- June 3, 2010 at 11:02 am#6259
- June 3, 2010 at 11:50 am #406563
- June 3, 2010 at 11:51 am #406562
If you achieve Enlightenment, your body does not enter a different parallel and disappear.
The body will decay as all material things do. ThereÂ´s no stopping that. Buddha achieved a level of consciousness never before reached, by contemplating, among other things, this very fact, that all is temporary, all living beings suffer, all suffering comes from desire and fear. He overcame desire and fear and in so doing achieved Enlightenment. Easier said than done of course.
Read “Autobiography Of A Yogi” by Paramhansa Yogananda. And listen to Leonard Cohen too, who got me interested in buddhism fifteen years ago.
- June 3, 2010 at 12:43 pm #406515
- June 3, 2010 at 1:38 pm #406464
Enlightenment has nothing to do with remains. It is a completely perfected state of mind, known as enlightenment. It is the highest nirvana which can be achieved by anyone who removes the gross and subtle obstructions clouding his or her mind and develops positive mental qualities to their fullest potential.
The traditional definition of enlightenment refers to coming to the end of the developmental process, to having “arrived.” In an evolutionary context, enlightenment is not about coming to the end of anything, but rather, to the beginning of something else. It means that the mysterious compulsion to evolve, or the spiritual impulse, has become the stronger part of who we are.
- June 3, 2010 at 2:17 pm #406423
One becomes enlightened in form(body)..once enlightened the form continues to live and dies as it naturally would have but it is not re-born.
When Buddha reached enlightenment he continued to live his final life within the body,,hence the bones and burial.
We must become enlightened in life form in order to cease returning as a body ..what is born must die..what is real never dies because it was never born….Becoming enlightened is becoming the reality that we truly are..the unborn.,the undead…it does not mean our bodies transcend to another dimension.
- June 3, 2010 at 2:51 pm #406387
- June 3, 2010 at 3:44 pm #406340
When one achieves enlightenment they no longer need a physical shell, so the body becomes superfluous and gets left behind. Letting go of our attachments to the material world is part of the process, so why would you want to take your single greatest attachment, your body, with you?
- June 3, 2010 at 3:50 pm #406331
Enlightenment does not mean physically disappearing into some other realm. Enlightenment means being fully awake, in other words, being wise. An enlightened person will not reborn again once dead. According to Buddhism, we are reborn because we are not fully awake and we still cling on to lot of things, we have desires that prompt us to reborn.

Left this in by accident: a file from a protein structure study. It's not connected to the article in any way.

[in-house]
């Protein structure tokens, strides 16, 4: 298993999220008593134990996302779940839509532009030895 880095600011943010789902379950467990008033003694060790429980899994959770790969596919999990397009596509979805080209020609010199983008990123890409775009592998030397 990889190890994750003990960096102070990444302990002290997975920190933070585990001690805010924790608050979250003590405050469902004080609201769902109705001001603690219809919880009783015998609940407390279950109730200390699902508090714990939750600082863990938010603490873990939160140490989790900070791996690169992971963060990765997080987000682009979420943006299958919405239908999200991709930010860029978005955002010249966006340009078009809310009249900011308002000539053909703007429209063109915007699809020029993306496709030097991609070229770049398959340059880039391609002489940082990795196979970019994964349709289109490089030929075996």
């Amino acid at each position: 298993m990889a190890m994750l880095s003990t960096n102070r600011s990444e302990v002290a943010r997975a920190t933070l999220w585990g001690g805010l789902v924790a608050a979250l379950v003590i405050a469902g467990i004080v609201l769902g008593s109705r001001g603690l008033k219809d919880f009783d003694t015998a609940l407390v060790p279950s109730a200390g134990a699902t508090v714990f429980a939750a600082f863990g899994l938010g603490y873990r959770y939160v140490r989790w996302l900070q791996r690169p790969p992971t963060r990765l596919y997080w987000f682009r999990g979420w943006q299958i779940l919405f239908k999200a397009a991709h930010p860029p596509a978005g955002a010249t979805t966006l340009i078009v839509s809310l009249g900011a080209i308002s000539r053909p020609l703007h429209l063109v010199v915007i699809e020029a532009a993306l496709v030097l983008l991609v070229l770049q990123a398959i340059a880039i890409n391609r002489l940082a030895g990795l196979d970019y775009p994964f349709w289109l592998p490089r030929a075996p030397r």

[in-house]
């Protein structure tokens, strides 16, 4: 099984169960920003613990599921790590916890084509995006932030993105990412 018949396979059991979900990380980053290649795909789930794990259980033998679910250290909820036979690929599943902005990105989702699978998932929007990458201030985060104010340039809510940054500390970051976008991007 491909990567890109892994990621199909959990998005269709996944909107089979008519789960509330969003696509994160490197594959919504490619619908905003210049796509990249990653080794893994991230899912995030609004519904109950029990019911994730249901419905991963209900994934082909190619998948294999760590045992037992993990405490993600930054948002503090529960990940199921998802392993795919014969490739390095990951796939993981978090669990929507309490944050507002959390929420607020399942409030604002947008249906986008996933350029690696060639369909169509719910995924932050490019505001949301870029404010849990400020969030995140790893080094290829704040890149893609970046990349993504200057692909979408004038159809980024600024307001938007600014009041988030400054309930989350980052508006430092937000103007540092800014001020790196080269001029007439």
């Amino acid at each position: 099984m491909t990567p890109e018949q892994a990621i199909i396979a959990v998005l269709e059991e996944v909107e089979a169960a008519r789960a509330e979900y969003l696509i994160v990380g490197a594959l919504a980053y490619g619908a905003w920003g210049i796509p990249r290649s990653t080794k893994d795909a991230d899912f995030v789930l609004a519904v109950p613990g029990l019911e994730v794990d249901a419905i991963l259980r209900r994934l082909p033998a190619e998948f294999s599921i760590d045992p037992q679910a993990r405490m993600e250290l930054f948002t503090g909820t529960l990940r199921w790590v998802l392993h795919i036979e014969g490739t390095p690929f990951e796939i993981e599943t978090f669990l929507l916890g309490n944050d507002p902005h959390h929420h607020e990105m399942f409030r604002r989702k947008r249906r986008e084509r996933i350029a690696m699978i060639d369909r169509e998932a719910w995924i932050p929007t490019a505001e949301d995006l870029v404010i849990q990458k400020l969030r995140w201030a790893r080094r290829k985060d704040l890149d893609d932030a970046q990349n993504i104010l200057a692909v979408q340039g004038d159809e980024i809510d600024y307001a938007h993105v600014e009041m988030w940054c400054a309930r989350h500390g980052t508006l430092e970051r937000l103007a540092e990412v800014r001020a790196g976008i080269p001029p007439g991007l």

- June 3, 2010 at 4:10 pm #406311
You are mistaken slightly about enlightenment. We are all enlightened beings, we just have our vision of this enlightenment clouded by maya, which is the illusion of this world created by our senses and our minds. Once we can set aside what our eyes tell us, our ears tell us, and our mind’s preconceptions tell us, we can lift the veil of maya and see our true nature (our being all of us). Enlightenment isn’t a rapture type thing; many people have achieved this state, seeing past the veil of maya. The thing is, when this is done, the cycle of rebirth is broken. When you die, you are no longer attached to this life, this world, so you remain in that natural state of being, which is Nirvana. Our bodies have nothing to do with our essential Self, which is One, which is Nirvana.
- June 3, 2010 at 4:11 pm #406306
Our human body is a result of previous karma. In Buddhism you have two different kinds (levels) of Nirvana:
1. Nirvana with remainder, which is when you are enlightened and totally stop producing the karma that causes the suffering and the cycle of death and rebirth in Samsara (the opposite of Nirvana), but still have the human body that is a result of previously produced karma. This was the Nirvana that the Buddha manifested under the Bodhi tree at the age of 35, before he started to teach his insights and organize the Buddhist community of monks and nuns.
2. Nirvana without remainder, which is when you die (if you’re already enlightened) and leave the human body behind, thus getting rid also of the results of previously produced karma (i e the body and your human mind functions specifically connected to that bodily existence). This is what the Buddha manifested at the so called Parinirvana (= supreme or total Nirvana), which was his moment of bodily death at the age of 80.
The moment when the mind leaves the body behind at death is (also for unenlightened beings) described in the Buddhist scriptures as when a guest checks out from a hotel room after a short stay to continue the travel to the next hotel (the next body). Or as when you change clothes.
After the death of the Buddha, small portions of his cremated body were spread out all over the then Buddhist world, and for every place where they were kept, a so called stupa was built – that is a monument symbolizing the corporeal presence of the Buddha. Later, stupas continued to be built even if they didn’t contain actual remainders of the Buddha, still, though, symbolizing the bodily presence of the Buddha.
- June 3, 2010 at 4:44 pm #406270
Your description of enlightenment is found in (some) Tibetan teachings — enlightened beings are believed to vanish (into light rays) and leaving nothing behind.
This definition is not found in Theravada or Mahayana teachings. Arahants & Buddha entered nirvana yet their physical bodies were no different from non-enlightened beings (except relics to be found upon cremation).
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